Thermal quenching

To investigate the effect of emission quenching, we have performed PL measurements as a function of temperature for different excitation wavelengths. In order to interpret these results, we considered the temperature dependence of the PL intensity at low pump power according to the Arrhenius law with EQ as deactivation (ionization) energy.

Based on the FTIR and Raman spectroscopy done on our samples previously [46], we found several absorption bands related with phonons or SRSO matrix vibrations which can participate in thermal quenching. Typical Raman spectra obtained by us for these samples consist of two bands: a broad low-frequency band (LF) with maximum at around 485 cm-1 (59 meV) and a narrower, asymmetrically broadened high-frequency (HF) peak centered at 520 cm-1(64 meV). The LF band may be attributed to a Si present in the matrix, whereas the HF originates from Si-NCs. Moreover, from the FTIR spectra, there are three main bands located at 1,000 to 1,300 cm-1 (123 to 161 meV) and 800 cm-1 (100 meV) related to the asymmetric stretching and bending Si-O-Si modes, respectively.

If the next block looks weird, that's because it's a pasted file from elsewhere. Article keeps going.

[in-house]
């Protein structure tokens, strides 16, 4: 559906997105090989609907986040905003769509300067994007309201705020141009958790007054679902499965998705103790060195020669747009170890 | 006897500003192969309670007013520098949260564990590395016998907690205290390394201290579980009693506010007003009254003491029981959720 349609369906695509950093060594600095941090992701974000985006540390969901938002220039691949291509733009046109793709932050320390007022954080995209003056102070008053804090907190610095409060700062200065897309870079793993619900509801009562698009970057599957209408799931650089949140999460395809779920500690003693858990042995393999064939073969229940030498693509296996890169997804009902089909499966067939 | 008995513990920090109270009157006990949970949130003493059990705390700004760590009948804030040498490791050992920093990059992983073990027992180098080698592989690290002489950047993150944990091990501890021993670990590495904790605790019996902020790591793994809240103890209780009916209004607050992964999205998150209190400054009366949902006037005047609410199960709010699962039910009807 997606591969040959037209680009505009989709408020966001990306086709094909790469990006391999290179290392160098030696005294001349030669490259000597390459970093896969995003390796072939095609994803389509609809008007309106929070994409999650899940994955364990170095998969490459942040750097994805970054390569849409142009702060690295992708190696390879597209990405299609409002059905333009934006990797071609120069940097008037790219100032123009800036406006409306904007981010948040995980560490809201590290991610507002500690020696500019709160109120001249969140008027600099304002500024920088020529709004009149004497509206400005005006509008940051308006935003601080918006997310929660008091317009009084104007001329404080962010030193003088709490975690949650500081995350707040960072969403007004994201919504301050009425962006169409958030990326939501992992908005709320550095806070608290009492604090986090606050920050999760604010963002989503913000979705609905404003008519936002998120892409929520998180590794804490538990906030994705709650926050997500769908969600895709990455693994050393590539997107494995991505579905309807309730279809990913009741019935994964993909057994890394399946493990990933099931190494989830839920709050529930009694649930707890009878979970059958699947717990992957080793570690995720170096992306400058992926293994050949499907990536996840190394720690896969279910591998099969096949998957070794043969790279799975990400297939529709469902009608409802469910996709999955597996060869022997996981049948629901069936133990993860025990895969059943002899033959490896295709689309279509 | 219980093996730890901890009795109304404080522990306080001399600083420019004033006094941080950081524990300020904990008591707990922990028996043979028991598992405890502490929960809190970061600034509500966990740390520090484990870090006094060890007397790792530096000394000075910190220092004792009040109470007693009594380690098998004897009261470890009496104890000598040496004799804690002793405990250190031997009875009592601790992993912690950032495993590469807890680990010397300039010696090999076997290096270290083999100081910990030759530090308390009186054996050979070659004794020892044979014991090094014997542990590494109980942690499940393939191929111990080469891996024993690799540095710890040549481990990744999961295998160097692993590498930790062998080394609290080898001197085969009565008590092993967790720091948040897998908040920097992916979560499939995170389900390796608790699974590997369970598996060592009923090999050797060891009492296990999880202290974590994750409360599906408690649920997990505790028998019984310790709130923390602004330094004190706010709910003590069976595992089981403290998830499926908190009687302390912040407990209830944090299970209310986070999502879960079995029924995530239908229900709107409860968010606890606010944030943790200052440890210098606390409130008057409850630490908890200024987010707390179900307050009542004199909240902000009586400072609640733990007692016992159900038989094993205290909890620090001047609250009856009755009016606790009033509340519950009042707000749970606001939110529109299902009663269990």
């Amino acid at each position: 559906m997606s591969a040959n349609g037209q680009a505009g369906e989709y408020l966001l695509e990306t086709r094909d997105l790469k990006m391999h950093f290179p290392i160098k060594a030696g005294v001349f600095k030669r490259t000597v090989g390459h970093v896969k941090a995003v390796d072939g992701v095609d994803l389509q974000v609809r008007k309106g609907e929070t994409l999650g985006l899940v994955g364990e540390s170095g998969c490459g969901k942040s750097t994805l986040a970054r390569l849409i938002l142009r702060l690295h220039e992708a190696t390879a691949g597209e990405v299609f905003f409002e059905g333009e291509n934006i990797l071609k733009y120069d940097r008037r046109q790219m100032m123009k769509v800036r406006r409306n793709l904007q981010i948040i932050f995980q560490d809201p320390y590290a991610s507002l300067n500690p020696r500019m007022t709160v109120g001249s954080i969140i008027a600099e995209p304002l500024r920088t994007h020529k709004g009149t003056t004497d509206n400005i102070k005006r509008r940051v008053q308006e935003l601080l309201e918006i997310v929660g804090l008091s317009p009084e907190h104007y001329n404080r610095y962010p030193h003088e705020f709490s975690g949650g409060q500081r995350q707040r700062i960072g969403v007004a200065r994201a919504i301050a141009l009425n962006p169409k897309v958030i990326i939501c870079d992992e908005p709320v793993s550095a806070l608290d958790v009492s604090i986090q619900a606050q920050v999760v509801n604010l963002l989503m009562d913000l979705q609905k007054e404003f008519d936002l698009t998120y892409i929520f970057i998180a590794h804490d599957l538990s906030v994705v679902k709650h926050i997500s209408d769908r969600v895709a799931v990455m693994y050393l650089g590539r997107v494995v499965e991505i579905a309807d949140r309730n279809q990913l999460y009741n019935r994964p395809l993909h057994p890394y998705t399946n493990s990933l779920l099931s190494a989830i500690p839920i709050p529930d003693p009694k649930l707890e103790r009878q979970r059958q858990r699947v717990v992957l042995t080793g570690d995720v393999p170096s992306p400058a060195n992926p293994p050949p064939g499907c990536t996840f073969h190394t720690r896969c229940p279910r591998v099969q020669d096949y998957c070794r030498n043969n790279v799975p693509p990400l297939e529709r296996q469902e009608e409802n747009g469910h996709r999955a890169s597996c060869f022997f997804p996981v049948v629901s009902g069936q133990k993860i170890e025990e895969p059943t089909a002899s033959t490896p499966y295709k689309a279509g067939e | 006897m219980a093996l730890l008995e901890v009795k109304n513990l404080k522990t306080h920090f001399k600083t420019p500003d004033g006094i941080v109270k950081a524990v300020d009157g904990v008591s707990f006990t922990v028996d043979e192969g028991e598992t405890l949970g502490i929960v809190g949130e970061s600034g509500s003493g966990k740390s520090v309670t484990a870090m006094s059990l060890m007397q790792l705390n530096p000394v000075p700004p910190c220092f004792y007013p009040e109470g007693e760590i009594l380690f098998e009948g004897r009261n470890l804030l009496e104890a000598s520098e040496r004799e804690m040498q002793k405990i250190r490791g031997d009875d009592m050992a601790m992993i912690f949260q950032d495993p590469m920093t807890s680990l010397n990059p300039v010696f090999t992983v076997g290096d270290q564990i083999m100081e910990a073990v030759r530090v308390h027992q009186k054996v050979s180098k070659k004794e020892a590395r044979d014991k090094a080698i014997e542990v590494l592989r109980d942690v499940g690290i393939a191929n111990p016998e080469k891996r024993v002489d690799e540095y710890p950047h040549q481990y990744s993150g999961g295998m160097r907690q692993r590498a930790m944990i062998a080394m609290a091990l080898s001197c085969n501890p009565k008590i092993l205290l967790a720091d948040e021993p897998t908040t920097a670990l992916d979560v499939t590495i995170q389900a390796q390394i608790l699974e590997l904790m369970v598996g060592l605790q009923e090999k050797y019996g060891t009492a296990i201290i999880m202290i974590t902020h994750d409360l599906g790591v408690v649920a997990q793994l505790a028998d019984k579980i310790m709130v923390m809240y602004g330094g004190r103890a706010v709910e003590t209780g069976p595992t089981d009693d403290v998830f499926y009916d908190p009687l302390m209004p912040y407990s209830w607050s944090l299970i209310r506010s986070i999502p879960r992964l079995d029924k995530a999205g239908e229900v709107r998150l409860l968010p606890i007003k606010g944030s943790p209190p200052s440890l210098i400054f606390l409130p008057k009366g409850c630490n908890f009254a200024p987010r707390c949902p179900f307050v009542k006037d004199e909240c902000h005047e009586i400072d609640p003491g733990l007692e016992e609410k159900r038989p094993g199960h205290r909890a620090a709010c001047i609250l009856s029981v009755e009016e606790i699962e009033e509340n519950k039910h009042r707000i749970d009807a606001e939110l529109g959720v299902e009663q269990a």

In general, the quenching of the luminescence with temperature can be explained by thermal emission of the carriers out of a confining potential with an activation energy correlated with the depth of the confining potential. Since the observed activation energy is much less than the band offsets between Si/SiO2 (approximately 3.4 eV), the thermal quenching of the a Si/Si-NC-related emission is not due to the simple thermal activation of electrons and/or holes from the a Si/Si-NCs potential into the SiO2 barriers. Instead, the dominant mechanism leading to the quenching of the VIS-related PL is due to the phonon-assisted tunneling [55] of confined carriers to states at the interface between a Si/Si-NCs and the matrix.